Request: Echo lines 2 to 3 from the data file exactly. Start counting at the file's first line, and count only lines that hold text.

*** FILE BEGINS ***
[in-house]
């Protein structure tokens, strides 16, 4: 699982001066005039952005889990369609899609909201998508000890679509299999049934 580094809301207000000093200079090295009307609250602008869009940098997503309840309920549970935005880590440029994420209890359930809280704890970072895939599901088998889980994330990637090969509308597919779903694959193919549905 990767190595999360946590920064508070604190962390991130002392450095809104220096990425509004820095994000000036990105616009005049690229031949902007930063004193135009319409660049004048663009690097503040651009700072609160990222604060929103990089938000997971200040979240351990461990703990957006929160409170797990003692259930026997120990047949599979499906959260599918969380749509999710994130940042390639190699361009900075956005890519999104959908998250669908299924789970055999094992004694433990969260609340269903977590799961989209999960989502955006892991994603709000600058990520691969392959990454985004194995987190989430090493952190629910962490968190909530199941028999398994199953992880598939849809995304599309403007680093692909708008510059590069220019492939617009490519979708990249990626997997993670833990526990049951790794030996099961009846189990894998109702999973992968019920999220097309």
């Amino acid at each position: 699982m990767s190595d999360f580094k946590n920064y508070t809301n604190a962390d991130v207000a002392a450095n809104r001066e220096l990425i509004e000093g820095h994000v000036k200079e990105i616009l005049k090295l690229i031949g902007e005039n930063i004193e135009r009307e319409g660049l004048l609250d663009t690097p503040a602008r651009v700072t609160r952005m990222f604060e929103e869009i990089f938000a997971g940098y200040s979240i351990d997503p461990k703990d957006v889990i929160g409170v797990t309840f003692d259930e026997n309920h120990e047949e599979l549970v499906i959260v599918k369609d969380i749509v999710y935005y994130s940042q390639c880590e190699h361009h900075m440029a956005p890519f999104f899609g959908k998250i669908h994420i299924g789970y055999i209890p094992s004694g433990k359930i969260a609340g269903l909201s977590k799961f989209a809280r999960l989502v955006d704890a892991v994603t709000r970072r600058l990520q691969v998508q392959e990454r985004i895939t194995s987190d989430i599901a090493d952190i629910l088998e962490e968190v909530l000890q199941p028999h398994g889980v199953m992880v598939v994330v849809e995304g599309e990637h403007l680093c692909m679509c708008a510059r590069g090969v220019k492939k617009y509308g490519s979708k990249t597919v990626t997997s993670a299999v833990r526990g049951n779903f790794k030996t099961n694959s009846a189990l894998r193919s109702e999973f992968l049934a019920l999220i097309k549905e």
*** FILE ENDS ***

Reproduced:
């Protein structure tokens, strides 16, 4: 699982001066005039952005889990369609899609909201998508000890679509299999049934 580094809301207000000093200079090295009307609250602008869009940098997503309840309920549970935005880590440029994420209890359930809280704890970072895939599901088998889980994330990637090969509308597919779903694959193919549905 990767190595999360946590920064508070604190962390991130002392450095809104220096990425509004820095994000000036990105616009005049690229031949902007930063004193135009319409660049004048663009690097503040651009700072609160990222604060929103990089938000997971200040979240351990461990703990957006929160409170797990003692259930026997120990047949599979499906959260599918969380749509999710994130940042390639190699361009900075956005890519999104959908998250669908299924789970055999094992004694433990969260609340269903977590799961989209999960989502955006892991994603709000600058990520691969392959990454985004194995987190989430090493952190629910962490968190909530199941028999398994199953992880598939849809995304599309403007680093692909708008510059590069220019492939617009490519979708990249990626997997993670833990526990049951790794030996099961009846189990894998109702999973992968019920999220097309």
């Amino acid at each position: 699982m990767s190595d999360f580094k946590n920064y508070t809301n604190a962390d991130v207000a002392a450095n809104r001066e220096l990425i509004e000093g820095h994000v000036k200079e990105i616009l005049k090295l690229i031949g902007e005039n930063i004193e135009r009307e319409g660049l004048l609250d663009t690097p503040a602008r651009v700072t609160r952005m990222f604060e929103e869009i990089f938000a997971g940098y200040s979240i351990d997503p461990k703990d957006v889990i929160g409170v797990t309840f003692d259930e026997n309920h120990e047949e599979l549970v499906i959260v599918k369609d969380i749509v999710y935005y994130s940042q390639c880590e190699h361009h900075m440029a956005p890519f999104f899609g959908k998250i669908h994420i299924g789970y055999i209890p094992s004694g433990k359930i969260a609340g269903l909201s977590k799961f989209a809280r999960l989502v955006d704890a892991v994603t709000r970072r600058l990520q691969v998508q392959e990454r985004i895939t194995s987190d989430i599901a090493d952190i629910l088998e962490e968190v909530l000890q199941p028999h398994g889980v199953m992880v598939v994330v849809e995304g599309e990637h403007l680093c692909m679509c708008a510059r590069g090969v220019k492939k617009y509308g490519s979708k990249t597919v990626t997997s993670a299999v833990r526990g049951n779903f790794k030996t099961n694959s009846a189990l894998r193919s109702e999973f992968l049934a019920l999220i097309k549905e």